This summer, US politicians revisited a hotly debated topic when exploring possibly implementing the “Volcker rule”: Should financial institutions be allowed to have multiple lines of business? In other words, is it time to reinstate Glass-Steagall?
Monday, UK Finance Minister George Osborne’s declaration, “the days of banks being ‘too big to fail’ are over in Britain,” revives the basic question across the pond. Responding to recent illegal activity tied to rate-rigging by some of Britain’s largest banks (for those not following the scandal, click here for a useful infographic), Osborne asserted his and the British Treasury’s power to break up errant banks. What’s more, they propose not just ring-fencing rule-breaking banks, but electric-fencing them via the (rather colorfully named) “sword of Damocles” rule.
Osborne’s scorn of illegal activity certainly is merited, but we question whether the threat of break up is the appropriate response. It’s true UK banks were bailed out during the 2008 financial crisis, some with multiple lines of business (commercial banking, investment banking, insurance) and some with only one. And one large multi-line financial is currently under scrutiny for fixing the key interest rate (about four years after being bailed out and still about 65% owned by the UK government from said bailout).
And there’s the rub. It seems to us, the UK’s new movement to break up rule-breaking banks is primarily a response to illegal interest-rate fixing. We agree skullduggerish behavior warrants consequences. But separating investment banking from traditional banking (or insurance or mortgages or or or) wouldn’t have prevented banks from engaging in rate-rigging and won’t in the future.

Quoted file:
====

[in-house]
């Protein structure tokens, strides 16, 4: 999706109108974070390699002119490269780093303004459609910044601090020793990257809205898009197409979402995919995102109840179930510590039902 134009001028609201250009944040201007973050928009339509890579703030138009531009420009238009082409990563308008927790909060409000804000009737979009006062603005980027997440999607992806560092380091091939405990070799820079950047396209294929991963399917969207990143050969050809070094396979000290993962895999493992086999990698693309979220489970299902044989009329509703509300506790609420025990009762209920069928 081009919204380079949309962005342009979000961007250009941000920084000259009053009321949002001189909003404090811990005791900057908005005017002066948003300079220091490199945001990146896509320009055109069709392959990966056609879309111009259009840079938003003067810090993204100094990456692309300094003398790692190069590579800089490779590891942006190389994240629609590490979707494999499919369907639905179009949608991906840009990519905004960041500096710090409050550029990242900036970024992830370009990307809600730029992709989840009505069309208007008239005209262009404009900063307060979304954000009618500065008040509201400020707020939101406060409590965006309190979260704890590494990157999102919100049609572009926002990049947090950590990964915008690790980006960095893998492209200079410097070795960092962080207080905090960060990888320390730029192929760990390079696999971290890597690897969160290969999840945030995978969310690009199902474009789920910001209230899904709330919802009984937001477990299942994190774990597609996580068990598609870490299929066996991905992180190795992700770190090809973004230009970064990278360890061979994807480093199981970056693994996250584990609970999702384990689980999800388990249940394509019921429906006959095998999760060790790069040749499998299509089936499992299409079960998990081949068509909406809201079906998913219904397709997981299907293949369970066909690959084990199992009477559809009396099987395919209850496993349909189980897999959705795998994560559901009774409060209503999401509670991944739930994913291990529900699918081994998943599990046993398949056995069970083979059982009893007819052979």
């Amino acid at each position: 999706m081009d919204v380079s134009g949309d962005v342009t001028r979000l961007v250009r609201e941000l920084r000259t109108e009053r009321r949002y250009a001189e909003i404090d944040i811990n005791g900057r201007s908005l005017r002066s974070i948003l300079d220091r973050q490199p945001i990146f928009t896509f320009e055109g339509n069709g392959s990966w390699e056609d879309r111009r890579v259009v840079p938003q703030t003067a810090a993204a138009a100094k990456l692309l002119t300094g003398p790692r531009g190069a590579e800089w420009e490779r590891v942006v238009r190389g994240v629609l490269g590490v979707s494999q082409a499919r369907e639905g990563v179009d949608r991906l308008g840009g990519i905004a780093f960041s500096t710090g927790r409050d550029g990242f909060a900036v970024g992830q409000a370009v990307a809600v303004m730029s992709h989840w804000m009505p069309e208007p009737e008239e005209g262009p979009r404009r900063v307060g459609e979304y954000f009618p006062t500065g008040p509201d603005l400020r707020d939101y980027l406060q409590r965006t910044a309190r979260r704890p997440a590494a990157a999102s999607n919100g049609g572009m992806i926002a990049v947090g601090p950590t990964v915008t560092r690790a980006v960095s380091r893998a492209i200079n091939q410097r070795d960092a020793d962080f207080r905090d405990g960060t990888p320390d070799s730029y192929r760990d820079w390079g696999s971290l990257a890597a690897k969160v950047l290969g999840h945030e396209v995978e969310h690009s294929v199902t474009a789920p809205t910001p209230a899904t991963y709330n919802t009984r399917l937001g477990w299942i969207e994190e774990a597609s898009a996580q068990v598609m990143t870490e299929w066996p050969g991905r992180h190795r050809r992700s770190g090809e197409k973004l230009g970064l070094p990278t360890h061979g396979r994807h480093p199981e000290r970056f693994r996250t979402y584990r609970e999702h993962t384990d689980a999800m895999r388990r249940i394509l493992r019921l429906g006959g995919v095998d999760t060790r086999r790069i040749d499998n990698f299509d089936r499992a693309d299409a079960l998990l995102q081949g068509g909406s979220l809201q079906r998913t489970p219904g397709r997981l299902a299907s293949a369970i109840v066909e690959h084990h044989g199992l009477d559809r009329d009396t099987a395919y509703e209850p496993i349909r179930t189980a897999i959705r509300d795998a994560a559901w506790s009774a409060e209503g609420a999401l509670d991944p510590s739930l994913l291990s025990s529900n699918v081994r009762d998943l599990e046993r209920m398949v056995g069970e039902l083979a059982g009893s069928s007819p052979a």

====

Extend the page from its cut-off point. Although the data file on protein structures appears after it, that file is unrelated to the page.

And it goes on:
A debate about what makes a bank “too big to fail” and whether that should be prevented is fine and well and good. But there’s no evidence multi-line firms cause greater systemic risk. For example, none of the major US failed institutions (like purely investment banking Lehman or insurance-only AIG) were multi-line businesses. Pure-play investment banking only survived thanks to a government-arranged, would-have-been-illegal-under-Glass-Steagall marriage of Bear Sterns with JP Morgan, creating a multi-line behemoth. Bank of America and Merrill Lynch were similarly joined. That’s America’s business, not the UK’s, but we might note a similar merger occurred in the UK with Lloyds TBS and HBOS.
The problem clearly didn’t stem from having multiple business lines. Rather, one could argue having multiple lines of business—and therefore multiple, diversified streams of revenue—actually helped those financial institutions survive 2008. And, on the flip side, one could argue the economy did just fine for decades under Glass-Steagall. But, ultimately, legally required, sudden separation of lines of businesses likely brings about unintended consequences—which can surprise economies and markets to the downside (we’re looking at you, FAS 157)—for what appears to be an unrelated reason. In our view, politicians would be better off seeking solutions to problems they want to address, not the other way around.